It always amuses me when a long-ago Hollywood programmer ends up topping one of Netflix’s
Director Jake Kasdan’s Bad Teacher is a classic star+concept pitch, with Cameron Diaz (a few years before she retired from acting at the age of 42) playing a deeply apathetic teacher who just wants money for a breast enlargement surgery. The film, like a lot of comedies of the early 2010’s, is less a coherent narrative feature than a series of stand-alone sketches that barely mesh. So much of the film involves Diaz’s protagonist putting up a façade that only her scenes with Jason Segal (as a gym teacher/”right guy” love interest) offer genuine human interaction. Nonetheless, it’s surface-level entertaining without being aggressively funny, and it mostly exists to give a bunch of polished comedic actors (Lucy Punch, Phyllis Smith, John Michael Higgins, etc.) a studio paycheck for supporting roles and glorified cameos.
The film still works as an example of Diaz indulging in a conventionally unsympathetic character, and it’s to the film’s credit that, like the underrated 2002 flick The Sweetest Thing, it demands no plaudits for relishing its R-rated vulgarity and its female-centric anti-hero narrative. That it’s merely okay was itself something of a moderate triumph considering the expectations placed then (and arguably now) on female-led studio flicks. While the movie never hides Diaz’s obvious attractiveness, it only somewhat relies on salaciousness for punchlines, while also keeping the whole “Diaz helps the kids become better/healthier people” shtick to a minimum. Warts and all, it’s “just a studio programmer/star vehicle/high concept” in an era when that was enough for commercial success. The $20 million flick opened with $31 million and legged out to $100 million domestic and $216 million worldwide.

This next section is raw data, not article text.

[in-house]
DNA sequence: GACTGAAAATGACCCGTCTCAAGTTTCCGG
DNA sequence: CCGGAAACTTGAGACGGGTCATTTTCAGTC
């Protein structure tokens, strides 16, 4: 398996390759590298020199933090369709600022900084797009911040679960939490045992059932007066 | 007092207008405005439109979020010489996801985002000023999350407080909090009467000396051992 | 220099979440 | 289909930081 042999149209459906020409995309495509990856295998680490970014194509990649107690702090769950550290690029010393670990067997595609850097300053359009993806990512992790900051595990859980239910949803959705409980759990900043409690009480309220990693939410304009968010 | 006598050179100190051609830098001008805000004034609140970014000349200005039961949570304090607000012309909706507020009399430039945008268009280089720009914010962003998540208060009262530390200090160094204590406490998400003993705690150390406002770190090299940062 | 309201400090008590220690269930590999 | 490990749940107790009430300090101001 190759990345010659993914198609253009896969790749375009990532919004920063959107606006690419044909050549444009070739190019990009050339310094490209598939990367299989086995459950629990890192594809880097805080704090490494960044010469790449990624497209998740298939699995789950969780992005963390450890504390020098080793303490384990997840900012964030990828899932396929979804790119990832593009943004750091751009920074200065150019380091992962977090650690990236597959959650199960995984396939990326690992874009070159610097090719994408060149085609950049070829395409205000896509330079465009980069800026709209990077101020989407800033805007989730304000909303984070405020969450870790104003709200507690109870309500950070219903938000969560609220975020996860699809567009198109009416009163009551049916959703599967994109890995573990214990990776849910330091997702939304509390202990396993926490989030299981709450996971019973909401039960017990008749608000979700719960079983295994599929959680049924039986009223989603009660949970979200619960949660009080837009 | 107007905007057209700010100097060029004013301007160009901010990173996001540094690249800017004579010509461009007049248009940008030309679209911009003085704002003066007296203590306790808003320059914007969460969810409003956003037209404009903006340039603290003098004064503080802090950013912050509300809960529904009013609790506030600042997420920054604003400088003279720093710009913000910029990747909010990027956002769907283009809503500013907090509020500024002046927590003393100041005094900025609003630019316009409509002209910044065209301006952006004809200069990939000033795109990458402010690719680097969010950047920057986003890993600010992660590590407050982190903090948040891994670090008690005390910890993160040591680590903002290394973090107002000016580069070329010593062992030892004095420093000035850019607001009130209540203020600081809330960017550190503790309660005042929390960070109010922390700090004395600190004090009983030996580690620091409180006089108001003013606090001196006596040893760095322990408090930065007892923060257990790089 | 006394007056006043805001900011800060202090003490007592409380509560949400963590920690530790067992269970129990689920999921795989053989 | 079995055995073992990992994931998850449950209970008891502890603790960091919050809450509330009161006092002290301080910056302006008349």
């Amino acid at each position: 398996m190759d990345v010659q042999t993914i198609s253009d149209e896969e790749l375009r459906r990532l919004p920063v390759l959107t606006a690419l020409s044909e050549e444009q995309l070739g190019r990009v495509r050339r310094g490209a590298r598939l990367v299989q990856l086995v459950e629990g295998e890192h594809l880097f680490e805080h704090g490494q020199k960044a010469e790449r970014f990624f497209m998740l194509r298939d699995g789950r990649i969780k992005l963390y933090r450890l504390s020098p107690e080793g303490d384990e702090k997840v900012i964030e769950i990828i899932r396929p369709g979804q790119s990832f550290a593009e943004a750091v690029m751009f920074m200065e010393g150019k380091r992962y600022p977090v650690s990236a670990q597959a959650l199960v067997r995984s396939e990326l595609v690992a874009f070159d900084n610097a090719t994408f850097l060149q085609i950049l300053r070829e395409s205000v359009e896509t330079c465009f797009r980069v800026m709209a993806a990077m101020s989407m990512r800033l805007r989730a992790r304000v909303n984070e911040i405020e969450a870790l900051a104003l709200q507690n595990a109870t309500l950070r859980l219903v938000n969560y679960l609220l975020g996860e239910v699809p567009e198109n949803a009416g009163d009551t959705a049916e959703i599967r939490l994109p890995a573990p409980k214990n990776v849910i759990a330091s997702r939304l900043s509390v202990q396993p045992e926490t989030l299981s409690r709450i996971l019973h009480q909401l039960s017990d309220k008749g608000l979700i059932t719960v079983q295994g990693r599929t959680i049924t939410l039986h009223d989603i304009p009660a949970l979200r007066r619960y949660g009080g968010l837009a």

It was one of Diaz’s last commercial hits, coming just after The Green Hornet ($226 million on a $110 million budget) and just before The Other Woman ($195 million on a $40 million budget). It shouldn’t go unnoticed that The Green Hornet, which was almost successful nine years ago as a Seth Rogen/Jay Chou/Cameron Diaz comic vehicle, is already getting the reboot treatment while Diaz’s actual successes from that period, Bad Teacher, The Other Woman and even Sex Tape ($126 million on a $40 million budget) would almost certainly struggle to get made today, at least at the same budgetary levels. Again, that’s as much about shifting viewership (where the audience for “just a movie” shifted to streaming over theaters) and audience tastes as out-of-date conventional wisdom, so maybe Diaz retired at exactly the right moment.
Jake Kasdan would executive-produce Elizabeth Meriwether’s terrific Zooey Deschanel sitcom The New Girl. He again directed Diaz and Segal in Sony’s Sex Tape in the summer of 2014. His two Jumanji sequels made Sony so much money ($962 million and $800 million in 2017 and 2019 on $90 million and $120 million budgets) that they retroactively made Zero Effect and Walk Hard into “hits.” Diaz claimed she retired after Sony’s musical Anne remake because she was tired of traveling for the job, and she certain could afford to never step on another set ever again. But if she can find something close to home, well, she’d likely be welcomed back with open arms, especially as she was already proving via (among others) the dynamite In Her Shoes that she could handle drama (hard) as well as comedy (harder).
The temporary success of Bad Teacher, an old-school Hollywood star-driven vehicle, sans IP and with an R-rating to boot, is yet another example of how the streaming platforms arguably rely more on old favorites than flashy originals. Disney+ has been dominated, almost since day one, by reruns of The Simpsons and The Mickey Mouse Clubhouse, and HBO Max shelled out $500,000 for Friends reruns. And while Enola Holmes and Project Power get the headlines and presumably justify the expense, Netflix’s daily ten is almost always as likely to be dominated by older movies like Bad Teacher, Real Steel and The Smurfs 2, all three of which came out in 2011, a time when audiences actually went to the movies just to see a movie. Netflix depends on the very content pipeline they put out of business.